wild edibles group

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  1. NightShade
    I agree 100% with wareagle69 's advice on researching for yourself... I always cross-reference a variety of sources BEFORE I eat any wild edible!!!!!!
    correct me if I'm wrong WE but you boil stinging nettles first, correct? ... another one worth trying are cattails... they can be a year round food source as well as being good for a variety of other reasons.... Just remember folks, don't collect within 100 feet from a road as the plants will pick up pollutants...
  2. wareagle69
    two things nightshade, yes you can boil them or steam them or simple dry them, them being nettles. also as far as collction 100 ft from a road, a busy road yes my back country road i pick right from the side, if i get 20 cars a day thats alot, so i feel safe to eat from back roads, but i also know that they do not use pesticides here at all
  3. NightShade
    ahhh , I suppose that's a good point!.. country backroads dont get nearly as much traffic..hence , lots less pollution..
  4. your_comforting_company
    Hey gang. I was out in the wild today and came upon a river bottom filled with what looked like Ostritch ferns and fiddleheads. I went to examine and found that the fiddleheads were fuzzy all over with hair. I knew this wasnt right but I found a small tender shoot and had a sample anyway. It was really astringent, like the bark liqour I tan deer leather with. Turns your mouth inside out like acorns do. I knew something didnt seem right so I thought I'd post up a picture and find out what this 'look-similar' really is. Theres just no way that something I keep hearing is so delicoius can taste so bad. So who knows what this ostrich-imposter is?

    fiddlehead. note the fuzzy all over it
  5. NightShade
    I gather these often.. they are cinnamon ferns.... remove the hair and you will get rid of the bitterness... It has very high tannin content, like acorns. save the hair though, it is great for treating small cuts and abrasions... will stop bleeding from a minor cut almost immediatley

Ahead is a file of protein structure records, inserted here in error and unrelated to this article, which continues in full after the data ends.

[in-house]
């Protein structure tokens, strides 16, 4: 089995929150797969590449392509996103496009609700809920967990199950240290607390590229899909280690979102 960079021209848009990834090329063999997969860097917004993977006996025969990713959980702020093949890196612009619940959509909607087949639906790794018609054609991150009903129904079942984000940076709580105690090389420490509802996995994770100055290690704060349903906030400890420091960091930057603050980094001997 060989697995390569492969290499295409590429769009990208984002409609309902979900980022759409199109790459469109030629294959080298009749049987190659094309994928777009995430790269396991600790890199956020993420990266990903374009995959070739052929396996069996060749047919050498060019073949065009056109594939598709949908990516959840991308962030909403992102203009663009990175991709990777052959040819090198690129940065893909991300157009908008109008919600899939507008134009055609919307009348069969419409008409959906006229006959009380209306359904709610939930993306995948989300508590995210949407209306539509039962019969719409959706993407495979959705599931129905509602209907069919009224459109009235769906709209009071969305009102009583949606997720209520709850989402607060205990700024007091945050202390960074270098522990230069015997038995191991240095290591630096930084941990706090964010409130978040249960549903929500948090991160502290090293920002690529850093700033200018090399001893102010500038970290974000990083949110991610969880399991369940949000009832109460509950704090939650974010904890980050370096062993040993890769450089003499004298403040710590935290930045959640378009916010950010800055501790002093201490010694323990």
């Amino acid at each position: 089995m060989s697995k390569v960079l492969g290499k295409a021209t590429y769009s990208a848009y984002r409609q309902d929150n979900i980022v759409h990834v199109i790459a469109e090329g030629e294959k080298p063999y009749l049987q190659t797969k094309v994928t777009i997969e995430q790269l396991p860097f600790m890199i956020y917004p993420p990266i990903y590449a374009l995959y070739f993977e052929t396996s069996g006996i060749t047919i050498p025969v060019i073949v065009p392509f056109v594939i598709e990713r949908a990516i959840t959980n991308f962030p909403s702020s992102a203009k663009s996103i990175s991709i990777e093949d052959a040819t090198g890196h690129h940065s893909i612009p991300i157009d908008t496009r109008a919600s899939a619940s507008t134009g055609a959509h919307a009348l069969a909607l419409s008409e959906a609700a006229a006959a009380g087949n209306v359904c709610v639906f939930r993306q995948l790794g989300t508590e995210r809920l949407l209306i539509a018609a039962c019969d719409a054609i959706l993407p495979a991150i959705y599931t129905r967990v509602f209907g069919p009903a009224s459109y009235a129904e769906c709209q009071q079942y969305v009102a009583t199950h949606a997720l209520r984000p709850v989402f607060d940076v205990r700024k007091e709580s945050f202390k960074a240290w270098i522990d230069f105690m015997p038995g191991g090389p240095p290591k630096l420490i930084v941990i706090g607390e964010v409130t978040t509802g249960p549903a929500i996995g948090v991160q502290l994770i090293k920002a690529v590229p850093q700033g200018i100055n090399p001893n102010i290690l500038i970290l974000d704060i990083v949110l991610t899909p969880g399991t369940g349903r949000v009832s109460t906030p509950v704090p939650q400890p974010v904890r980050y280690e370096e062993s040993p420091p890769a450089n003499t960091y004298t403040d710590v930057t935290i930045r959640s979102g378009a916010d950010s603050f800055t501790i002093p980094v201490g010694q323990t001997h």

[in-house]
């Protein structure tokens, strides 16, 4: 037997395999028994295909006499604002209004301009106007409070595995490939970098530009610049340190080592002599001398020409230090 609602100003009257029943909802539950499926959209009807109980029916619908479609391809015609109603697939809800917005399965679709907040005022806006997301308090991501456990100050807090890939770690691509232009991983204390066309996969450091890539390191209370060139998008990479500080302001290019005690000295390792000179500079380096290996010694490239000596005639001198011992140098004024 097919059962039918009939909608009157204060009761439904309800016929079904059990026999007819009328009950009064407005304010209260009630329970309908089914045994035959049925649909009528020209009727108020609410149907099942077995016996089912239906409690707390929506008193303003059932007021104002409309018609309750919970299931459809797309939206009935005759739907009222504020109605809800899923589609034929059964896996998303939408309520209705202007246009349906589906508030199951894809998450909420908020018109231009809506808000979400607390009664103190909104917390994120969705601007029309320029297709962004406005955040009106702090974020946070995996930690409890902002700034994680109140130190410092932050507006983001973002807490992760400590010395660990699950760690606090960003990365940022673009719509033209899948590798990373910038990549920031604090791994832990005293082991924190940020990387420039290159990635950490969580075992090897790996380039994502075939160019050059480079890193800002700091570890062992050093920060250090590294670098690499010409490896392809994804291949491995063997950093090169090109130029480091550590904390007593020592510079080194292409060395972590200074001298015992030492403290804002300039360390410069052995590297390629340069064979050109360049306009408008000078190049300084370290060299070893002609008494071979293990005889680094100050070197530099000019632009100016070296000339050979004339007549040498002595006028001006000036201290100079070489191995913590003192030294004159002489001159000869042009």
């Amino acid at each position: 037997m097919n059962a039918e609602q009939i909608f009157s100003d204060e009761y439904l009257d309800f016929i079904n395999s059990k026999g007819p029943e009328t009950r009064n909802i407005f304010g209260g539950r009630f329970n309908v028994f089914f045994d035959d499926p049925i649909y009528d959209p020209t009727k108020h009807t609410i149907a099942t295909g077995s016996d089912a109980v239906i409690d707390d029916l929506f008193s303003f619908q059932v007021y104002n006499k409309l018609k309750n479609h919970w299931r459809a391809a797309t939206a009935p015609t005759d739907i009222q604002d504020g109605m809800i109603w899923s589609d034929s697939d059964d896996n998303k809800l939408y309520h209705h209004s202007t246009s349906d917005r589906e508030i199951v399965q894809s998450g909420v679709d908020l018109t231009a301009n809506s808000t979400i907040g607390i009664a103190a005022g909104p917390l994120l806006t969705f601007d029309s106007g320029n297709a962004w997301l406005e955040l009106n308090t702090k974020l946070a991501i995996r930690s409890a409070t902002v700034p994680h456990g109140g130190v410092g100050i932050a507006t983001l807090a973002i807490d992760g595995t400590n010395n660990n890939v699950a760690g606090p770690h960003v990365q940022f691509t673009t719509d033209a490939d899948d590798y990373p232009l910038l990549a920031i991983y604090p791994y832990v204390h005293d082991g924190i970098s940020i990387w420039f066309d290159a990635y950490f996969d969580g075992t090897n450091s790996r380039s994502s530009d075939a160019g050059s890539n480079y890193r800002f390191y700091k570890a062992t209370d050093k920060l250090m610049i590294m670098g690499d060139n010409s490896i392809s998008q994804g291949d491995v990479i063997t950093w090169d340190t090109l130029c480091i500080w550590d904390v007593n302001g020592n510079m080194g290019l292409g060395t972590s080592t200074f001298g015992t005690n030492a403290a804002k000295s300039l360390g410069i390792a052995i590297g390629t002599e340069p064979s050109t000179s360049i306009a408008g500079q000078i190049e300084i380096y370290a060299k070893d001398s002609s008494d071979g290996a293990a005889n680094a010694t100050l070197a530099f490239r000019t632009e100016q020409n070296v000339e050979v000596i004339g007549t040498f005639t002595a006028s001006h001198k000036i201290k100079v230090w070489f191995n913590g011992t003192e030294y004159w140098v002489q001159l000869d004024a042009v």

6. your_comforting_company
    would steaming or boiling it get rid of the astringency? I will save the hair if I do collect any more, at least for my cave-man first aid kit
    I haven't found the fiddleheads in abundance yet, so I'm waiting till spring when hopefully there will be more.
    Thanks nightshade
  7. NightShade
    There will def. be more in spring!!! unfortunatley with these you really hafta remove the fuzz before cooking.. a rather tedious task... your fingers will get sticky and brown from all the tannin after only a short while.
  8. Ted
    I hope this is group is still going! I believe I have a lot to offer,someone please give me a shout!
  9. your_comforting_company
    ted, I deleted my last post because it stayed unanswered for like 3 months.. I check here often, but there's never any new posts. If you have some info to share, I'd love to hear it (read it, rather). I'm up for some engaging food conversation.. mmmm... food.
  10. wareagle69
    time to get this going again eh? i tried posting a list about flavoring or spices but ran out of time, will have to try it again
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